Travel can be difficult for anyone, especially for little ones – but there are ways to make your summer family vacation less stressful.
“Switching up our day-to-day routine can be unsettling for many of us, but especially children who thrive in environments that are consistent and predictable. Add on top of that a child who struggles with anxiety, sensory issues, ADHD or other challenges, and traveling can prove to be quite stressful,” explains Melissa Dowd, therapist at PlushCare, a virtual primary care and mental health platform.
In order to help your family vacation go as smooth as possible, to minimize stress and optimize fun, we asked experts to share their tips.
Traveling with kids? Don’t skip sleep, snacks.
Aside from parents keeping calm and organized, make sure the child has slept and is fed prior to travel , advises Dr. Rebecca Jackson, vice president of programs and outcomes for Brain Balance, a learning program for children with developmental and learning disabilities.
“No one likes to be hungry. Our brain requires fuel to function and behave. When we run low on fuel we have less control, at any age. Keep in mind that the younger you are the harder it is to control your mood and behaviors,” she adds.
Sleep is another vital factor. As Jackson puts it, “a tired brain doesn’t do well.”
“To really set yourself up for success for the whole family is making sure that you’re still getting good quality sleep,” she says. “One of my pet peeves is, as parents, so often we do things that don’t set our kids up for success and then we get mad at them when they meltdown or are uncooperative. But sometimes we’re the ones that chose to skip the nap or kept them up hours past bedtime.”
Keep things similar for a smooth transition
“The very nature of travel breaks up our routine: the destination is often unfamiliar, there are stimuli that we’re not used to experiencing, we are often in a car or plane for long periods of time so quarters are tight, and our sleep schedules are disrupted and impacted,” Dowd explains. “Regardless of what a child might be struggling with, it’s so important to keep the routine as similar to home as possible.”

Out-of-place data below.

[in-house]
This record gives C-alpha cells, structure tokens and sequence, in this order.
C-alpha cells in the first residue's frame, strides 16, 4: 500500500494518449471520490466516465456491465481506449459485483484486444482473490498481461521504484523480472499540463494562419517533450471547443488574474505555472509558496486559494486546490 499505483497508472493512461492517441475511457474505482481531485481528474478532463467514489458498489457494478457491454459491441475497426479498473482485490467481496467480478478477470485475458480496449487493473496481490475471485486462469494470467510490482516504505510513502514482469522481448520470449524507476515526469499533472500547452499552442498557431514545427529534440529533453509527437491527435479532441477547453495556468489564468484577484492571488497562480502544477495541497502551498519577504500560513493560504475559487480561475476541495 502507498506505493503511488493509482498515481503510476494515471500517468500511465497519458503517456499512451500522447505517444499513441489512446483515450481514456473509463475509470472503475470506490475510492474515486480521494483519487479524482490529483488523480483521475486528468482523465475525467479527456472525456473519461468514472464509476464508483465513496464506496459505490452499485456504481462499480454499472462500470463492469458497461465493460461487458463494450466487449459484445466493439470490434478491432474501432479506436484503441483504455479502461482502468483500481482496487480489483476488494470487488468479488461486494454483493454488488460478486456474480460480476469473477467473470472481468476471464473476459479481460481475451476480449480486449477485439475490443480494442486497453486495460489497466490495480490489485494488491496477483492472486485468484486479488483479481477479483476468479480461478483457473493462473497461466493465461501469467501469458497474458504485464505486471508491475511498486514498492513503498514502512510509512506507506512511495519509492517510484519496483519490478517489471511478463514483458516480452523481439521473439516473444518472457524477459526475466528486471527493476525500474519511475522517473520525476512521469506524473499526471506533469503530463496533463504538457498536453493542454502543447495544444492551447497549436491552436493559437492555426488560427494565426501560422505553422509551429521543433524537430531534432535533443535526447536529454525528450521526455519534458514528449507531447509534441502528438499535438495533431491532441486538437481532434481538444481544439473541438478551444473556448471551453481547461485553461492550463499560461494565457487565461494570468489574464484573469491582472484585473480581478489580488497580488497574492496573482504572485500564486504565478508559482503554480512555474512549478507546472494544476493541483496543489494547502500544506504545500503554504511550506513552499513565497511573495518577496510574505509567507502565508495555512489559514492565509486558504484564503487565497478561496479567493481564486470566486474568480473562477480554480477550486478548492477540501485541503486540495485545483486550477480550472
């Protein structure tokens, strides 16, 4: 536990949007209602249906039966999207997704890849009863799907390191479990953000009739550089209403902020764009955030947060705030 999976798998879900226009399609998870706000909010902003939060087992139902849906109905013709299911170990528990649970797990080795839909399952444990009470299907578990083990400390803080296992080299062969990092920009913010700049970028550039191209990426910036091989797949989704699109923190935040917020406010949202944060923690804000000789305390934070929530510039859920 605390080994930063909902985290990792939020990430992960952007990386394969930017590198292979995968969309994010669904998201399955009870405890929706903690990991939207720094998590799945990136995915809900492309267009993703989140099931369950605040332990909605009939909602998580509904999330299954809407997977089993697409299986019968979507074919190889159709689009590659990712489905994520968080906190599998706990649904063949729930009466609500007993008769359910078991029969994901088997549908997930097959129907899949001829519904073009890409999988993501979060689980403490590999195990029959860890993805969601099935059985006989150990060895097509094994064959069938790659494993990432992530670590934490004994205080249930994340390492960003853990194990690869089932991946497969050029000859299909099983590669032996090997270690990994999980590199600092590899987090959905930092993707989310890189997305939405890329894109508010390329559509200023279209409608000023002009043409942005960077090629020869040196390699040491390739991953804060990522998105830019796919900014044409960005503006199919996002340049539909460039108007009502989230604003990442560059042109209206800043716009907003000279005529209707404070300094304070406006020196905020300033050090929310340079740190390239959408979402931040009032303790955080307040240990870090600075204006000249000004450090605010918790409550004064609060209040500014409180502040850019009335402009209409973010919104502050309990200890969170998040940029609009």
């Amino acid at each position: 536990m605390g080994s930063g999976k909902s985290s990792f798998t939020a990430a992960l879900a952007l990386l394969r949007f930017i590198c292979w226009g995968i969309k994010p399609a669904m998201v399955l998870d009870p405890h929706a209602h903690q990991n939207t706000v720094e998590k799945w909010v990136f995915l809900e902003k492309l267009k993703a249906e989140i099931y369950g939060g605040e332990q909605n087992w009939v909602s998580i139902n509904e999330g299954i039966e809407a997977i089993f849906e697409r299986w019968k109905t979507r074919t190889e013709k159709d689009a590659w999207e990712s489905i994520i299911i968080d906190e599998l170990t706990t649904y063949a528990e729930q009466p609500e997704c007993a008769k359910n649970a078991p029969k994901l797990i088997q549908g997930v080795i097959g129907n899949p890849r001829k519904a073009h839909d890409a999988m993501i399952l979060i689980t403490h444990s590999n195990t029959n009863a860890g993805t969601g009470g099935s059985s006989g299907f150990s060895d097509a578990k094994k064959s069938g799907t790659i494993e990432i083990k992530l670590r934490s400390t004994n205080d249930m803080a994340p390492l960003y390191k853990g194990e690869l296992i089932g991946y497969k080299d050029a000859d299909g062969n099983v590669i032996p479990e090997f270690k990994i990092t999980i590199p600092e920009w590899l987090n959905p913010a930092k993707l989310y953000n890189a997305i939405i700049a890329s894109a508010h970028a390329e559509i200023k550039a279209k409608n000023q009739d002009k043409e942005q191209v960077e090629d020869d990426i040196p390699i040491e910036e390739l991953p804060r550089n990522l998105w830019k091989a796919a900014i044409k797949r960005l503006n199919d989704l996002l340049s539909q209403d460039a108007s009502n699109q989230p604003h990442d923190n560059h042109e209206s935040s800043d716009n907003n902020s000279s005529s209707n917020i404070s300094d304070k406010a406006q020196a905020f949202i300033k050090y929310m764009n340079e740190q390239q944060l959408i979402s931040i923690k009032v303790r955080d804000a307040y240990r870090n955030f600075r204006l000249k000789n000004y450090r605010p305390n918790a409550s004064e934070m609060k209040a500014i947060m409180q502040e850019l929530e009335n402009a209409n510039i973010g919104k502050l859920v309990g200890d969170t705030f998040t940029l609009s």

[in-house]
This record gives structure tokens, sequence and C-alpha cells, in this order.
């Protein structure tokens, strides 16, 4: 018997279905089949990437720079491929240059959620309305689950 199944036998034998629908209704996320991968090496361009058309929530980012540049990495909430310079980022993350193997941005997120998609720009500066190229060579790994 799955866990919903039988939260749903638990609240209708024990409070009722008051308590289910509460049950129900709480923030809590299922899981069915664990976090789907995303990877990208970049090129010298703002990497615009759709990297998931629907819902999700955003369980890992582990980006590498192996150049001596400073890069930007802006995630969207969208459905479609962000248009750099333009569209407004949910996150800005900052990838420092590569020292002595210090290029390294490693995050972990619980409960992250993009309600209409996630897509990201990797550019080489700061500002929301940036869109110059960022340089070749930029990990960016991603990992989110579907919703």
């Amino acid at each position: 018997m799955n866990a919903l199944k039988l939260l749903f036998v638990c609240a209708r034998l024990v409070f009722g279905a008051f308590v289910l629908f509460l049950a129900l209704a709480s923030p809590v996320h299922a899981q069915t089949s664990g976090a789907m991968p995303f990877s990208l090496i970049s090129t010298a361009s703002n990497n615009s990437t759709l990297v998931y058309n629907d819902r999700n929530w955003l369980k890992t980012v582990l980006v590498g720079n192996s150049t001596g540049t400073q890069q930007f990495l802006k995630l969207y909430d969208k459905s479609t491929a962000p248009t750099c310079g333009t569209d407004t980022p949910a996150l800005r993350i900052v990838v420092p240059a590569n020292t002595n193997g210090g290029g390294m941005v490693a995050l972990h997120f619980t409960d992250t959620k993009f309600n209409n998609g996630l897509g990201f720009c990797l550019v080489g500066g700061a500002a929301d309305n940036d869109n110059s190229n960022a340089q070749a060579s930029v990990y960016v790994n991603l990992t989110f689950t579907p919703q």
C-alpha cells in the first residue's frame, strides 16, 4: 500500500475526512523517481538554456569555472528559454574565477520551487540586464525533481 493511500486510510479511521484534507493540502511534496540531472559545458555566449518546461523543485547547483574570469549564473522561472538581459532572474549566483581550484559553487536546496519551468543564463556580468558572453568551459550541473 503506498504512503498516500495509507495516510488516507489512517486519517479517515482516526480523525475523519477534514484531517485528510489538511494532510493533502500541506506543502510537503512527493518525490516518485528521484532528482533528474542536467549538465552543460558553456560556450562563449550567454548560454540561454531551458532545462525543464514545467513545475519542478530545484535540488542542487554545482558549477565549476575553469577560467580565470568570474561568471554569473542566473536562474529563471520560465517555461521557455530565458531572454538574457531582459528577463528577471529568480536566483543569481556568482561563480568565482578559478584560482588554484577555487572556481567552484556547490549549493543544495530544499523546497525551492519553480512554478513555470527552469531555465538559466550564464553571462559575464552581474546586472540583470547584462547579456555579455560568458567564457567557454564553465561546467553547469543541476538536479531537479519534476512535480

Dowd says this may include things like:
- Similar bedtime routine and timing
- Maintaining healthy food options as best as possible
- Setting clear expectations and agendas at the start of each day so your child feels safe and settled in their new environment
- Paying attention to your child’s cues
Got a meltdown? Here’s how to handle it.
The first step in handling a child’s meltdown? Going into the trip knowing it’s going to happen, Jackson says.
How to bounce back? Take some quiet time away from the exciting-yet-fatiguing vacation stimulation.
“if you see a meltdown (or) if it’s ramping up towards that… find a quiet space,” Jackson suggests. “This isn’t the time to lecture your child about their behavior or their actions. This is just simply a reset – calm, cool, quiet…. so that you can reengage back in the fun.”
Get the kids involved with vacation plans
Traveling can make someone anxious because there are so many unknowns. And with a family, so many personalities to appease.
“A great way to ensure everyone feels included and has fun is by allowing each member of the family to choose an activity they would like to do while on the trip (within reason, of course!),” Dowd suggests. “This allows for each member to feel special, and it’s a great way to encourage quality time with the family.”
Long journey? Consider packing these.
To help keep kids entertained on a long ride or even while stuck at the airport, consider bringing along some portable distractions like video games.
For non-tech options, Jackson suggests bringing small yet age appropriate activities that engage the senses to help keep the mood positive and the kids distracted.
This includes options like books, crayons and small containers of playdough or bubbles.
If your child is sensitive to loud noises, consider noise-canceling headphones.
And to help avoid discomfort during a flight takeoff, bring something to help prevent or soothe ear pressure such as gum or a lollipop.
Parents, don’t be hard on yourself
Lastly, parents deserve a break too.
“I encourage parents to practice patience, flexibility and grace with everyone involved, including themselves,” Dowd says. “Traveling can be stressful on everyone, and we often put a lot of pressure on ourselves to make the trip perfect. If we can ease up on ourselves and others a bit and focus on the true intentions we have set for our summer trip, it is likely to be even that much more enjoyable.”
“Plan as best you can and know that not everything is going to go according to that plan. And that is OK!” she adds.
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